Tag Archives: husband

Great (Unmet) Expectations: How to Fight Fair in Marriage

Arguments happen even among the most loving and closest of couples.  Often those arguments will have two causes: 1. unmet expectations, or 2. unrepented pride.  Today, let’s talk about unmet expectations.  In one way, this first cause can have its roots in the second.  There are expectations that a wife or husband has but never expresses to their partner because “they should just know,” or “because I’ve lived with them for so long,” or “they owe me.”  Do you see the pride in those statements?  I should not have to condescend to explain what I desire.  They ought to be as intelligent as I.  They ought to be on the same emotional level as myself.  They should elevate themselves; I ought not have to condescend to their level.  Let’s leave that one for next time.

What happens if that isn’t the case?  What happens if one has expectations, and has expressed them, but still has them unmet?  The heart is racing (or slowing, depending on anger or hurt), the emotions are on edge, and everyone is gearing up for a fight.  What do you do?  Matt Chandler has some advice:

One of the rules right out of the gate is that we have to be careful not to react to things that upset us.  Reaction shows a serious lack of self-control and maturity.  Notice that Solomon didn’t just blow up at his wife and go on about how she didn’t love him or respect him or care about him.  None of that happened.  Instead, he basically said, “Okay, I get it.  I love you.” [cf. SoS 5:4-6] His heart may have been full of frustration, but he controlled himself and responded to his wife, rather than reacting to her.   Then he took his frustration elsewhere. (The Mingling of Souls, p. 149)

. . .The Scriptures show husbands that they’ve been called by God to love their wives like Christ loved the church.   That means we love them regardless of their response to our efforts to change them.  And the same grace-centeredness is needed for wives who want their husbands to change.

Getting our hearts into this way of thinking is the hardest thing in marriage by far because all of us tend to love in order to get something in return. (You can tell it’s not really love you’re giving if you begin to withhold it because you don’t think the response is good enough.)  Jesus calls us to a more selfless way, the way of the cross.  His way calls us to love purely because it’s the right thing to do, because it honors him and glorifies his Father.  Jesus emptied himself in order to love imperfect responders.  That’s real love.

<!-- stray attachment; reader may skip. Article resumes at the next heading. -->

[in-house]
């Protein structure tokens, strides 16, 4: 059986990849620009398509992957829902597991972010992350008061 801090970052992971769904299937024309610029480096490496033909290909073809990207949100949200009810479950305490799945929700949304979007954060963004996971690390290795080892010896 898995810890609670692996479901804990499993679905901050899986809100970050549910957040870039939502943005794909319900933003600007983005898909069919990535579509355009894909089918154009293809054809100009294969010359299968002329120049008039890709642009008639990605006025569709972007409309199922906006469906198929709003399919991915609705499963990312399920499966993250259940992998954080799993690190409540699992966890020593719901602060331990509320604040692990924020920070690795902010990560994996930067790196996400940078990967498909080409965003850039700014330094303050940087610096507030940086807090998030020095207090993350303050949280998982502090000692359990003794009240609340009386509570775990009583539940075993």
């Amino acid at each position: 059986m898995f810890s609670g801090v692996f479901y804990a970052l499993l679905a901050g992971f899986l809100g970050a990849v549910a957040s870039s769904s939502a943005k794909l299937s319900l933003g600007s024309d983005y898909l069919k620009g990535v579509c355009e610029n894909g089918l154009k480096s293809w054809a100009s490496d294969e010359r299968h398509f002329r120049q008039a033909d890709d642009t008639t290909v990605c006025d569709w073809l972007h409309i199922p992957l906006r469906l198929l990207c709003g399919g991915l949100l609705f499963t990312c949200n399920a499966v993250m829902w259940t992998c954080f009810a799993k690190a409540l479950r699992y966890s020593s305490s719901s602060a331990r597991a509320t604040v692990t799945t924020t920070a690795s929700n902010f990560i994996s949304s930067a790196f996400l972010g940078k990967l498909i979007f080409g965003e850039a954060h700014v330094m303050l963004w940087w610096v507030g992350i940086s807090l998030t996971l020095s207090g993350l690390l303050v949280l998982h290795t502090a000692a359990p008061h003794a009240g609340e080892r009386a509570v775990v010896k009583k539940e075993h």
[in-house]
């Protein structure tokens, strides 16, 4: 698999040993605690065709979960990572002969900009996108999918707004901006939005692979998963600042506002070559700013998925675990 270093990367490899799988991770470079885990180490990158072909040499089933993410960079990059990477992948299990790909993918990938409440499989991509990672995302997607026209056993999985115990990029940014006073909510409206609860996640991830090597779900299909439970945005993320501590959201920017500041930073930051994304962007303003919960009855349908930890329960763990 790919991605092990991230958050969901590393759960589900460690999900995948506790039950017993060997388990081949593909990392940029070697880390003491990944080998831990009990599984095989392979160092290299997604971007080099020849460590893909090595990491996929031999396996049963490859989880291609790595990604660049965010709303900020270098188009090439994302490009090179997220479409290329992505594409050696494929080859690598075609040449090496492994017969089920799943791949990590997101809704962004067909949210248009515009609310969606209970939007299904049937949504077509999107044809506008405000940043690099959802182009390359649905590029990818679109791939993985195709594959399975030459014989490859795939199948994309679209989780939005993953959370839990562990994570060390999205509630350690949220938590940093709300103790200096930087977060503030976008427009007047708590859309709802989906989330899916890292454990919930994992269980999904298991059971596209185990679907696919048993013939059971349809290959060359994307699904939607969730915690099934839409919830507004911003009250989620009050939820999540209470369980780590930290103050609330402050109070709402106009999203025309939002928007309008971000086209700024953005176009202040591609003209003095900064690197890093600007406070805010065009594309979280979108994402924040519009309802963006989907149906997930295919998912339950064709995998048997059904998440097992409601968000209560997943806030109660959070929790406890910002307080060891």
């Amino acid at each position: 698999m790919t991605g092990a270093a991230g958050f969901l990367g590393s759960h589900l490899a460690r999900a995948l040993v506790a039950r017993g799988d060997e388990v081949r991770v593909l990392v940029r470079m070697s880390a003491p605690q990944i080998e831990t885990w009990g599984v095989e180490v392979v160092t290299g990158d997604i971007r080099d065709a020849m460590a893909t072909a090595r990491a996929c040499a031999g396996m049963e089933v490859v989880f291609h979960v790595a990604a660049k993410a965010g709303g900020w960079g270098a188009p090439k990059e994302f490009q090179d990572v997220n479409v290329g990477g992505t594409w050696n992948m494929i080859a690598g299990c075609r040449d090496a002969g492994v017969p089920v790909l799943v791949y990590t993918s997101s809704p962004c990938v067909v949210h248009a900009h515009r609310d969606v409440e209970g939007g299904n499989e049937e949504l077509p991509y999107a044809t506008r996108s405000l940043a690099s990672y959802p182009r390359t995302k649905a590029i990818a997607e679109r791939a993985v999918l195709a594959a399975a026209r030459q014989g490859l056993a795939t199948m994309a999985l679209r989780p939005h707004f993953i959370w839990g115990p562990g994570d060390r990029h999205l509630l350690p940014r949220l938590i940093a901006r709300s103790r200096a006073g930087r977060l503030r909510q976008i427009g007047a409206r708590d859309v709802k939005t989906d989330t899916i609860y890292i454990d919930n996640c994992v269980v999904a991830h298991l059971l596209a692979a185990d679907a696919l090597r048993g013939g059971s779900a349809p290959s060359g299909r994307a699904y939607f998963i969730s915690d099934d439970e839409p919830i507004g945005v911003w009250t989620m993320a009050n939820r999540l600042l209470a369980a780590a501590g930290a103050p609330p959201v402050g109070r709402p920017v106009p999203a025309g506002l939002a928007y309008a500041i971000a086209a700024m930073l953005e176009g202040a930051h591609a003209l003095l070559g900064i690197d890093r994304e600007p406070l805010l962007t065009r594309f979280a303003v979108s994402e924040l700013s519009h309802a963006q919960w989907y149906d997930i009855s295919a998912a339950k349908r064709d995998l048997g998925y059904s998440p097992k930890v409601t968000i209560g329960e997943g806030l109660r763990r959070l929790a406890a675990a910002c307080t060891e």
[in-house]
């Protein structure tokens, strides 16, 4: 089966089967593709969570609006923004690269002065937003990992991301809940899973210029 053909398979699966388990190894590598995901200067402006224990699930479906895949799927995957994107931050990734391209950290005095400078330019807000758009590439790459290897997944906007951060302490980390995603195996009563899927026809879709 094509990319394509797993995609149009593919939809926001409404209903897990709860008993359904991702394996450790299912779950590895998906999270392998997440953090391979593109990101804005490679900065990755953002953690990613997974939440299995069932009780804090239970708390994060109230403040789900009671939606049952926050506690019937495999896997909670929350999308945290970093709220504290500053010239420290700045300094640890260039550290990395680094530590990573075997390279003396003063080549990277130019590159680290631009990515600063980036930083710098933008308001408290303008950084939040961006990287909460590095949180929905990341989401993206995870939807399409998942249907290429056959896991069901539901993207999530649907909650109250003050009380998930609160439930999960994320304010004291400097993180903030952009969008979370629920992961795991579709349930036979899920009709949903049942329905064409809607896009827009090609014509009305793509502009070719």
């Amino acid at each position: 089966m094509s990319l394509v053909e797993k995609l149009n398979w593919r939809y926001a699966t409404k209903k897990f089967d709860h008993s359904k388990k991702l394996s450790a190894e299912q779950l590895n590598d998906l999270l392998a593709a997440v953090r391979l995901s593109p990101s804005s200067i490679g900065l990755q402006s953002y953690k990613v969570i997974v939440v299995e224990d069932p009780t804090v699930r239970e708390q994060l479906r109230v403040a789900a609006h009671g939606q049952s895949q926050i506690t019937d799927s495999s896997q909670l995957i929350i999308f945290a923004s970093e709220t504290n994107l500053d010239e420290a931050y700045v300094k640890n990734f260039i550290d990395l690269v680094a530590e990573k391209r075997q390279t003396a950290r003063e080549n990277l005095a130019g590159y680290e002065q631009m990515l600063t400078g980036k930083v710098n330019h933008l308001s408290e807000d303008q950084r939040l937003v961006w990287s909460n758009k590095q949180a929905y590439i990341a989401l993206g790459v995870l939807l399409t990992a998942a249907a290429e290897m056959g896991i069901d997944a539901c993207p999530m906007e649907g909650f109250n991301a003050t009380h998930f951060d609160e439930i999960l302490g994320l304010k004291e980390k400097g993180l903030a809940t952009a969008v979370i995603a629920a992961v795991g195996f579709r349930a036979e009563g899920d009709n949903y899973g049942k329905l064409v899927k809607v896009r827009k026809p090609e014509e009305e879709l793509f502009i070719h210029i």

Men, have you figured out that you cannot be romantic enough?  You cannot be sweet enough?  You cannot be sweet enough.  You cannot help out around the house enough. You cannot make enough money and buy enough stuff to make your wife a sexual dynamo in the bedroom.  Heart change isn’t brought about through leverage like that.  In the end, only the Holy Spirit can change your wife’s heart.  So we love, we encourage, and repeatedly we turn our wife over to Christ because he can change her heart.  He can move in her.  He can do things that we can’t.

The same is true for women.  You can give all the sex that your man wants.  You can cook him all his favorite meals.  You can keep the house extra clean.  You can give him time alone in his man cave or whatever.  And God can use all those things, but none of them performed to be about change will work to change your man’s heart.  Only God can do that. (Mingling, pp. 154-155)

So what is Matt Chandler saying?  Never react to unmet expectations; respond instead.  Respond with self-control and maturity.  If there is an opportunity, first go to God with the issue before going to your spouse.  While you may be able to affect the behavior of your spouse, you cannot affect the heart.  The heart is where real change is.  Only God can affect the heart.  Go to Him, then when emotions are not on edge, talk with your spouse.  By the way, don’t be surprised if God actually works on your heart before your spouses.

The Mingling of Souls is a great book based on the Song of Solomon, and I would highly recommend it.  It is by Matt Chandler and Jared C. Wilson, published by David C. Cook, copyrighted 2015.  You can order a copy here in various forms.

The Beatitudes for Marriage: Part 8

Those who are persecuted for righteousness are blessed, for the kingdom of heaven is theirs.
Matthew 5:10, HCSB